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  • Apr 30, 2020

What you need to know about student loans and what the CARES Act offers for COVID-19 relief

Student loan borrowers now have more benefits to consider when planning for the potential financial impact from coronavirus.

What does the CARES Act do about student loans?

All federally held federal student loans are temporarily suspended and interest will not accrue through Sept. 30. The suspension is retroactive to March 13. 

“The payment pause and interest waiver is essentially freezing your loans in time,” said Mark Kantrowitz, publisher and vice president of research at “The loan balance that you have now will be the loan balance that you have on Sept. 30. It will not change.”

Do my loans qualify for this temporary relief?

Most federal loans qualify, but not all. To get the automatic relief, your loan needs to be both federal and federally held — meaning your lender is the federal government, and not a bank or other commercial lender.

So which loans qualify?

  • All direct loans — those taken out since 2010 — qualify. This includes direct Parent PLUS loans.
  • Most Federal Family Education Loan Program or FFEL loans — those taken out before 2010 — DO NOT qualify, but there are some exceptions.
  • Most Perkins loans — held by a college or university — DO NOT qualify, but there are some exceptions here too.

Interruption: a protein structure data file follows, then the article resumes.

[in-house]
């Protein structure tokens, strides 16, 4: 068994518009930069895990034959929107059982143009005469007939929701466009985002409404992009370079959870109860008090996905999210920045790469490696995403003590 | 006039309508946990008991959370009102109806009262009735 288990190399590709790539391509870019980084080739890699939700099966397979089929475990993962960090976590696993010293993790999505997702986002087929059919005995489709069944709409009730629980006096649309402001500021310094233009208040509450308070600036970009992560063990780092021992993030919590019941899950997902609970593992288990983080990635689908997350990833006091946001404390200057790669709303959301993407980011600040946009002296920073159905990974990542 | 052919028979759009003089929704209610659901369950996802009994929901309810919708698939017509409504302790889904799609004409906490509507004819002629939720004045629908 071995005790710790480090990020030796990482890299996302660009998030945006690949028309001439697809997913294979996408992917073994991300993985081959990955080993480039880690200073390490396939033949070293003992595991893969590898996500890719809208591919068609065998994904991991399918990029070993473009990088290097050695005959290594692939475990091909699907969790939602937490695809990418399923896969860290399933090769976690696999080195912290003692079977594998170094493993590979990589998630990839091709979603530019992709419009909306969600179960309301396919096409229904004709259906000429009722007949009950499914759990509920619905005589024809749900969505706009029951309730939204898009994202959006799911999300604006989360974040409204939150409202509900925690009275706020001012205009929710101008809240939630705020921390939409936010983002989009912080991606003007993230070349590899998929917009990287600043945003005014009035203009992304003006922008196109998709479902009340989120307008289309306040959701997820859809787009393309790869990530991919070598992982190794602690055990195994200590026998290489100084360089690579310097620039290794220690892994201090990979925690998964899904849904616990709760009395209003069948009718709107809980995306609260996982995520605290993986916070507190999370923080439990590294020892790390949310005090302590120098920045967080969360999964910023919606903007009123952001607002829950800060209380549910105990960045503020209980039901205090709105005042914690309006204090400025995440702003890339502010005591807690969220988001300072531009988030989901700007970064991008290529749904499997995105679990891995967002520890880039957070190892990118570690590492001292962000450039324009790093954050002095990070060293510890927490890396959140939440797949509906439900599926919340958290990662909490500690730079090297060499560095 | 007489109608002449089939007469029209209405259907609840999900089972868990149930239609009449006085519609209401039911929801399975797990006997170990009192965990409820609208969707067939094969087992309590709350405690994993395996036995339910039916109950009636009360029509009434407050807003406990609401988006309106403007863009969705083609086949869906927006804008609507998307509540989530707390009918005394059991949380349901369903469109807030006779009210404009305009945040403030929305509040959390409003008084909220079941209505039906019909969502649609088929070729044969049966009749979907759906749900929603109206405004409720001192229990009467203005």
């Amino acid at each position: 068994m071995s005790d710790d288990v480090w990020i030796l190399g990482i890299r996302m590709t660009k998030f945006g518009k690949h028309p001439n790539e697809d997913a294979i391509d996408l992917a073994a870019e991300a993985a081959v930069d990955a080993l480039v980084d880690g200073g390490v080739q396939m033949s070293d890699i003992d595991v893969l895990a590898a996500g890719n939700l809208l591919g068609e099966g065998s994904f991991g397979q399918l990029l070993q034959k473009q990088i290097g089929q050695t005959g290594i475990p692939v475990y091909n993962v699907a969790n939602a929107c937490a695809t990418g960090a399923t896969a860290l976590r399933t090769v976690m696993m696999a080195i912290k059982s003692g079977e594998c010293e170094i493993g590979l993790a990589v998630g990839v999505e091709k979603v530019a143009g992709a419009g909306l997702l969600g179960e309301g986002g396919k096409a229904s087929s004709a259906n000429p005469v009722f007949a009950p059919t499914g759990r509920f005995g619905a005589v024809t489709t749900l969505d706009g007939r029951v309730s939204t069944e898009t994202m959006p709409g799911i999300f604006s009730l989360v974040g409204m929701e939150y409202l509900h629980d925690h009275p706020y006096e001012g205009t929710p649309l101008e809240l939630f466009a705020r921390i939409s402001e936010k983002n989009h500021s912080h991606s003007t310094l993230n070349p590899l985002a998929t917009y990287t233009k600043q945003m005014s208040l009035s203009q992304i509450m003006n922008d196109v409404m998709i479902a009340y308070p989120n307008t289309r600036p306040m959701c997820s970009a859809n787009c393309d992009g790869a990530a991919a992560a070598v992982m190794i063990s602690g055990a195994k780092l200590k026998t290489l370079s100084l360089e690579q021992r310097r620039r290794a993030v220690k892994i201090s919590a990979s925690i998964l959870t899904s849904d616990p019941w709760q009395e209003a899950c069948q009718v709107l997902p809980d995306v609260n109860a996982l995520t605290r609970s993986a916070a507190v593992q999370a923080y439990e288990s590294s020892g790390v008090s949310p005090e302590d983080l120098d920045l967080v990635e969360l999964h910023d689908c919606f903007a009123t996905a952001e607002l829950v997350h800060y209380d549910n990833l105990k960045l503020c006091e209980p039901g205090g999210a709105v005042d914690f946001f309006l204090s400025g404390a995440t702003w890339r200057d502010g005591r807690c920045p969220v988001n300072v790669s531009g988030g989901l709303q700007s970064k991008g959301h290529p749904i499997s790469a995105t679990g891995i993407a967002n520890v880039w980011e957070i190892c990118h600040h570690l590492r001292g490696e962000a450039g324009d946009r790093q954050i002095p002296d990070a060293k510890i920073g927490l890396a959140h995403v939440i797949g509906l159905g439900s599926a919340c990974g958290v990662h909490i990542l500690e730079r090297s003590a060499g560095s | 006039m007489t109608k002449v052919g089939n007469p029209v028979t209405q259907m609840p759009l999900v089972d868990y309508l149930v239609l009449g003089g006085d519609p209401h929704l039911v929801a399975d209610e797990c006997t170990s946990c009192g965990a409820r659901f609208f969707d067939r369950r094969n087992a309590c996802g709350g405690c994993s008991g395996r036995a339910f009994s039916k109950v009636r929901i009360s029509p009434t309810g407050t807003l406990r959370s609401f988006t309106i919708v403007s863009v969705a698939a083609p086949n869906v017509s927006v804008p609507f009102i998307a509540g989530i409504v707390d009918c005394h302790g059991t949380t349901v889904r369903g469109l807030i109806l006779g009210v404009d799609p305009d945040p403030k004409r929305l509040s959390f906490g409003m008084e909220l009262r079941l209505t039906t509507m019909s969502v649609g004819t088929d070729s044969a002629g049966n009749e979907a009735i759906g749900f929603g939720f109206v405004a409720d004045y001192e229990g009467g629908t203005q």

Those exceptions are for the 10 or so percent of FFEL loans — and the handful of Perkins loans — that the Department of Education bought back from other lenders during the recession, those qualify. 

“If you have a direct loan, you don’t have to ask any more questions. Your loans are eligible for these waivers,” Betsy Mayotte, president of The Institute of Student Loan Advisors said. If you have a FFEL or Perkins loan, and “you’re in the lucky minority where your loans were purchased by the Department of Education at some point, then it’s possible that your FFEL or Perkins loans could also be eligible for these waivers.”

If you’re not sure what kind of loan you have, you can ask your loan servicer or log in to and look at your lender. 

“If the lender is showing as Department of Education, then it’s federally held and it would be eligible for the waivers,” Mayotte said. “But if it’s showing, say, AES or Chase Bank or Sallie Mae, then it’s not a federally held federal loan. It’s still a federal loan, but it’s not considered a loan that’s eligible for the CARES Act waivers.”

My loan qualifies. Do I have to do anything to get this relief?


It will happen automatically, you don’t have to ask. If you haven’t heard from your servicer yet, don’t worry. 

“I counsel people to be patient,” Mayotte said. “Know that when the waivers are applied they will be applied retroactively to [March] 13. I wouldn’t stress out about it until at least maybe the 15th of April. Give your loan holders a chance to breathe and get those waivers put in.”

It is worth keeping an eye on your loan statements in the coming weeks though, Kantrowitz said, “to confirm that the interest has been paused, and also confirm whether or not a payment was automatically debited. If there was a payment debited, you can ask for a refund.”

My loan does not qualify. Do I have any options? 


What those options are depends on what kind of loans you have, and on your financial situation. If you have federal loans and you’ve recently lost work, the first thing to do is apply for an income based repayment plan if you’re not already in one, or recertify your income if you are.

“For those not in default,” Mayotte said, “if their income has been significantly reduced, it’s possible they could qualify for a zero dollar payment.”